Meerkat is either the most annoying or groundbreaking app to strike it big at the South by Southwest Interactive festival. Live-streaming video, particularly on Twitter, has incredible potential: Meerkat has already been used to show the world a demonstration from Ferguson and a U.S. Secretary of Commerce swearing-in ceremony. But most of the 3-week-old iOS app's 100,000-plus users are live-streaming complete garbage, like endless shaky clips of other people using Meerkat.
Early adopters, journalists, and brands love Meerkat because it's a new platform to experiment with, but that doesn't mean much in terms of longterm mainstream success. There's a virtual graveyard full of apps that caught on at SXSW and promptly flamed out in the real world. But Meerkat has two advantages: More than two years of back-end development work to ensure high-quality live-streaming, and competition from Twitter.
The great Twitter crackdown
Meerkat built its platform to overlap with Twitter to gain the maximum amount of early users. You use your Twitter login to sign up for the app, then then Meerkat tweets for you when you start a live-stream. All of your Twitter followers received push notifications when you joined the app and started streaming. Or at least that's how it used to work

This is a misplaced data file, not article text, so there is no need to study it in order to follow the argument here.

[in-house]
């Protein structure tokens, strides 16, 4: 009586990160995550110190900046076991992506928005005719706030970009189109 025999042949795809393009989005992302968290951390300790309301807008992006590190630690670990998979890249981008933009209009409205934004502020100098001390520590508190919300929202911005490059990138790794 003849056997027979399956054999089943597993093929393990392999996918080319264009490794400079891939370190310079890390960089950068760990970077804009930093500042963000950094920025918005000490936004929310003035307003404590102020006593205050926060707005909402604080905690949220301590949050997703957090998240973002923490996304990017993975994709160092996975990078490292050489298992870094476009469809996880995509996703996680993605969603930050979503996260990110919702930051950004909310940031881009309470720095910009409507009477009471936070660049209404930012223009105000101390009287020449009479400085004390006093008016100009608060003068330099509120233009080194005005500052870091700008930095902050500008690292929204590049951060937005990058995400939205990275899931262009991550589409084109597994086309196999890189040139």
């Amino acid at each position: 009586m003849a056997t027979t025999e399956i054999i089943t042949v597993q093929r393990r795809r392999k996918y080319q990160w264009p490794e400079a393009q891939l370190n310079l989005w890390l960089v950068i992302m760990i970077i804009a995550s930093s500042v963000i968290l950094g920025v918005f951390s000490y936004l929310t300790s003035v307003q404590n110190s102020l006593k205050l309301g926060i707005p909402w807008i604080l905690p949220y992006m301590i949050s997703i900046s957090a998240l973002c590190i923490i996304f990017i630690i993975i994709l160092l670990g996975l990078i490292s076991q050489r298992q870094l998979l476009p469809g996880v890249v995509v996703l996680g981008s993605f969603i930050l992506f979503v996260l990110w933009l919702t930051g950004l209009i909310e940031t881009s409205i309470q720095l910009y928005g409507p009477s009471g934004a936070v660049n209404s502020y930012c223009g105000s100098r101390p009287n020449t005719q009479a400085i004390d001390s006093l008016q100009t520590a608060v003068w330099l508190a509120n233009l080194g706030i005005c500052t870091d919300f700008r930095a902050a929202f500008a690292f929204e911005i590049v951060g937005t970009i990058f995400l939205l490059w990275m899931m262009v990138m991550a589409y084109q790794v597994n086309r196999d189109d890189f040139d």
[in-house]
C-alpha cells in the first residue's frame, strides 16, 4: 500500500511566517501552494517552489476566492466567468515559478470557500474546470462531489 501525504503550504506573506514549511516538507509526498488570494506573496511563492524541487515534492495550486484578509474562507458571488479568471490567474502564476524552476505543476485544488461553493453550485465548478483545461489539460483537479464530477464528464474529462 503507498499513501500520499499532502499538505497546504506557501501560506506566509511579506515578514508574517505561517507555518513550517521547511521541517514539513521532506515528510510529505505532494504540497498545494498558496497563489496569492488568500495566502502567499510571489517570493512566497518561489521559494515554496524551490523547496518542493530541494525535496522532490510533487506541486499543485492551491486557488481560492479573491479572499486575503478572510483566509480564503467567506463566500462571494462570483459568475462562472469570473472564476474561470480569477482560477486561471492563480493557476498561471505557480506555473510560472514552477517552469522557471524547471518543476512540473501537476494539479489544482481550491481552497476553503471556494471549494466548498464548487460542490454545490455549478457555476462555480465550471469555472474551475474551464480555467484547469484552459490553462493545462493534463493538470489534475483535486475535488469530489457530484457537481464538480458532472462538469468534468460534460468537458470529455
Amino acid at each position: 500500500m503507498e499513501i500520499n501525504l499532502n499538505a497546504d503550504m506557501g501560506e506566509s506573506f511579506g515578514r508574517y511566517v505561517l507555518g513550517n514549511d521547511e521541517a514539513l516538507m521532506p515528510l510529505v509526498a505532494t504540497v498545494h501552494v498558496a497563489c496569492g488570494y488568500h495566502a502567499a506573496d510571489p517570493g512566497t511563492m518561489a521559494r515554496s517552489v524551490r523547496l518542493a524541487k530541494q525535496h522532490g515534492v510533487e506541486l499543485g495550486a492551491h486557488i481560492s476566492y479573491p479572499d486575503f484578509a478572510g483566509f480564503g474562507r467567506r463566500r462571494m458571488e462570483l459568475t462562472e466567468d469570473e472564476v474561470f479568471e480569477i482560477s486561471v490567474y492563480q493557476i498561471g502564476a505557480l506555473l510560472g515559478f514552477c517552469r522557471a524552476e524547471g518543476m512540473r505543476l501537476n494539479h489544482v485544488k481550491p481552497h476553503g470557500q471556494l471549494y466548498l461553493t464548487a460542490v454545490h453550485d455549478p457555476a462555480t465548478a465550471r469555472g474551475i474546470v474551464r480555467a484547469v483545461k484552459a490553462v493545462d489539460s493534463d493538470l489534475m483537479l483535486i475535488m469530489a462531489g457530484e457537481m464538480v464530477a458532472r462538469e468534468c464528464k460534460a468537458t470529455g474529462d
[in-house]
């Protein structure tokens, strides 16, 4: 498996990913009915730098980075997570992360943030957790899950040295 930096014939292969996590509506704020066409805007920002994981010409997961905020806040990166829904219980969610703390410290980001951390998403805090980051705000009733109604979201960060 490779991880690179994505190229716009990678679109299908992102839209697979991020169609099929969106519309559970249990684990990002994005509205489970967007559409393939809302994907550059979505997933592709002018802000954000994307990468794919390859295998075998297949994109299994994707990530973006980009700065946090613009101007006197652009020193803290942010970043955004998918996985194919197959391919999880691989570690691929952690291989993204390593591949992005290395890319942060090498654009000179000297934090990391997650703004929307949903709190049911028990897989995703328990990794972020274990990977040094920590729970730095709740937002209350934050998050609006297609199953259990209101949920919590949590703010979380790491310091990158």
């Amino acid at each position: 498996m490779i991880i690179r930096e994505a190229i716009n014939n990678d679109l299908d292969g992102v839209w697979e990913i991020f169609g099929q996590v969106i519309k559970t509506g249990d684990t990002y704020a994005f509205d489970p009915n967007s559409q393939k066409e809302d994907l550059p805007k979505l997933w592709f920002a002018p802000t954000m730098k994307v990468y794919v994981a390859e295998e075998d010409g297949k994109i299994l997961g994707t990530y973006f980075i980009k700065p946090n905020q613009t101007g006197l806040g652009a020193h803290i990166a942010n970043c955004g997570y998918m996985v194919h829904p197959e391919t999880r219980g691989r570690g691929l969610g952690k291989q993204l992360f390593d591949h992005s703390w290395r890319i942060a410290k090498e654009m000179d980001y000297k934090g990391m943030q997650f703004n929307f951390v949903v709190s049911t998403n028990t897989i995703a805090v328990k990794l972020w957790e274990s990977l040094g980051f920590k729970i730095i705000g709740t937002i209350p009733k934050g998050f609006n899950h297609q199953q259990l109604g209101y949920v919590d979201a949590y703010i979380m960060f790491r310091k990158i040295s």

Meerkat hype skyrocketed at SXSW after Twitter cut off the app's access to its social graph — meaning your Twitter followers would no longer receive a notification when you started a Meerkat live-stream — because the axe fell the same day Twitter finalized its purchase of live-streaming app Periscope. But Meerkat was bracing for Twitter's inevitable reaction and was already working to detangle itself from the network that helped launch it. Two of those features, in-app search for users and the ability to follow a user from Meerkat's website, were launched as SXSW Interactive was drawing to a close this week.
Meerkat has to beef up its service because Twitter has its own live-streaming feature in the works, thanks to the Periscope acquisition, a deal that was in the works before Meerkat launched. Periscope reportedly works similarly to Meerkat — though the app has been in beta since before Twitter snagged it — but it's unclear if Periscope will be folded into Twitter in the form of in-tweet live video streams, like real-time Vine, or if the platform is planning a looser integration. According to TechCrunch, there are two key differences between Periscope and Meerkat: Periscope lets you record broadcasts to air later and also lets you set up private streams. Meerkat has no plans to allow video archiving in the near future.
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